Introducing Laravel Echo: An In-Depth Walk-Through

(This is part of a series of posts on New Features in Laravel 5.3.)

  1. Introducing Laravel Echo: An In-Depth Walk-Through
  2. The new $loop variable in Laravel 5.3
  3. Customizing additional parameters in FirstOrCreate in Laravel 5.3
  4. The new cache() global helper in Laravel 5.3
  5. New JSON-column where() and update() syntax in Laravel 5.3
  6. Advanced operations with Collection::where in Laravel 5.3
  7. Image dimension validation rules in Laravel 5.3
  8. Customizing pagination templates in Laravel 5.3
  9. 5.3 feature announcement notes from Laracon
  10. Routing changes in Laravel 5.3
  11. Introducing Laravel Scout
  12. Introducing Laravel Passport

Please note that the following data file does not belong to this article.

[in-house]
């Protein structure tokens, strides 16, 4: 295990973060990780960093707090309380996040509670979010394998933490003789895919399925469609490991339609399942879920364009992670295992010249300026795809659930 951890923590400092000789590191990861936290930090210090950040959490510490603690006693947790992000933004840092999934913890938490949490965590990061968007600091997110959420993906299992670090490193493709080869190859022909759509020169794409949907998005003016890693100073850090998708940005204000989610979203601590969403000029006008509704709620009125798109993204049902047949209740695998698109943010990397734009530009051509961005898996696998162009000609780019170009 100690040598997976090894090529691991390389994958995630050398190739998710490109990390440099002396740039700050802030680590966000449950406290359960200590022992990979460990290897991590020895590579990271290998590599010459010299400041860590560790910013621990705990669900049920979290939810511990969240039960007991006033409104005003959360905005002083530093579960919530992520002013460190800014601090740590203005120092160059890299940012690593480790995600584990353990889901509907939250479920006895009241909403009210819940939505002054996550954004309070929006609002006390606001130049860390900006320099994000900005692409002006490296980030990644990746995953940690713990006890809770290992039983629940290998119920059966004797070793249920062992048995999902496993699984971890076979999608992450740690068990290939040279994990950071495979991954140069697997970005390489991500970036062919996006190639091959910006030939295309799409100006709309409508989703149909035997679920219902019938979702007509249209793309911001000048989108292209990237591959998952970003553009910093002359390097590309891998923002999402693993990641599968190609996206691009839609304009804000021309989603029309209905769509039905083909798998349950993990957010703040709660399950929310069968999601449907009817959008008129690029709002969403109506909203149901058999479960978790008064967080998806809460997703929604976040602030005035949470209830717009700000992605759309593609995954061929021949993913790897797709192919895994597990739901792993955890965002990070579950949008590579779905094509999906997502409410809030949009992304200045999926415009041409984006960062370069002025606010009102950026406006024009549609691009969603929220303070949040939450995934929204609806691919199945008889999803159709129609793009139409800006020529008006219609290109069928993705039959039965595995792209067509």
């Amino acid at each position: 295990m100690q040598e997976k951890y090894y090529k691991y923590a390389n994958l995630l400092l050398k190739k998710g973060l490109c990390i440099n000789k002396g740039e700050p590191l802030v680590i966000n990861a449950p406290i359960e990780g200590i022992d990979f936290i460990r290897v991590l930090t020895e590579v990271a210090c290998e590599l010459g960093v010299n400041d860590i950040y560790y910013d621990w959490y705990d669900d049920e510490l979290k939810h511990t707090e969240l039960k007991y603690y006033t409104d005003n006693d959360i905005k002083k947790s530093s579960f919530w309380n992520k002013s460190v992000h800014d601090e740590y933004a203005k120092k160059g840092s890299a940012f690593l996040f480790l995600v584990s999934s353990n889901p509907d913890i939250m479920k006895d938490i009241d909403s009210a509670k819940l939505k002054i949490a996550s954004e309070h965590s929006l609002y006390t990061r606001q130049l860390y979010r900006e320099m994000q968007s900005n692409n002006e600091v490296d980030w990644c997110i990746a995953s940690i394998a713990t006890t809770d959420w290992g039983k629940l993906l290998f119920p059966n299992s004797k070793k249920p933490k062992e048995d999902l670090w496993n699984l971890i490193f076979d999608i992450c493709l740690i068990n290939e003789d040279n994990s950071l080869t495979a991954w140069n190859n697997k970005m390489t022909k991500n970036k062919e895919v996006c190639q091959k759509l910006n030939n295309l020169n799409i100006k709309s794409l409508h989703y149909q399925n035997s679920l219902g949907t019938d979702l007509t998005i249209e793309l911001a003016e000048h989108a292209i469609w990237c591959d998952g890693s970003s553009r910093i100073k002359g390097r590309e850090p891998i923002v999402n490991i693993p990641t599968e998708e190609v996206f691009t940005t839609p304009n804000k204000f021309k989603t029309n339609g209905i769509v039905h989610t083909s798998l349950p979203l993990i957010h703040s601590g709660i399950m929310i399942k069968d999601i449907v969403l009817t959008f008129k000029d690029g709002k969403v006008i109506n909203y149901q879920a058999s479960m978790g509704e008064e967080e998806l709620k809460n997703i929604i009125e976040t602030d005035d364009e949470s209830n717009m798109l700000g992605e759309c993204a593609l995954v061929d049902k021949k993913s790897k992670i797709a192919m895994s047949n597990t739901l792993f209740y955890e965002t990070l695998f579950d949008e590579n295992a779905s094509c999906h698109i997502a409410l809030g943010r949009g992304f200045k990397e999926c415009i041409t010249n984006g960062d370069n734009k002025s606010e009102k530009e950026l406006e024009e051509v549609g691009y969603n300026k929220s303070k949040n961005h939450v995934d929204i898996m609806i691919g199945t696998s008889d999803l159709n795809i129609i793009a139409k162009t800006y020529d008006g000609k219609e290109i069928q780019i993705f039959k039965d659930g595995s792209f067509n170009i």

13. Introducing Mailables in Laravel 5.3
  14. Directory structure changes in Laravel 5.3
  15. The new Notification system in Laravel 5.3
  16. Update to queue workers in Laravel 5.3
  17. Using Vue in Laravel 5.3, with the Vue bootstrap and sample component
  18. Defining console commands via closure in Laravel 5.3

Laravel Echo is a tool that makes it easy for you to bring the power of WebSockets to your Laravel applications. It simplifies some of the more common—and more complex—aspects of building complex WebSockets interactions.

Echo comes in two parts: a series of improvements to Laravel's Event broadcasting system, and a new JavaScript package.

The backend components of Echo are baked into the Laravel core by default as of 5.3, and don't need to be imported (so it's different from something like Cashier). You could use these backend improvements with any JavaScript frontend, not just those using the Echo JavaScript library, and still see some significant improvements in ease-of-use for working with WebSockets. But they work even better when you use the Echo JavaScript library.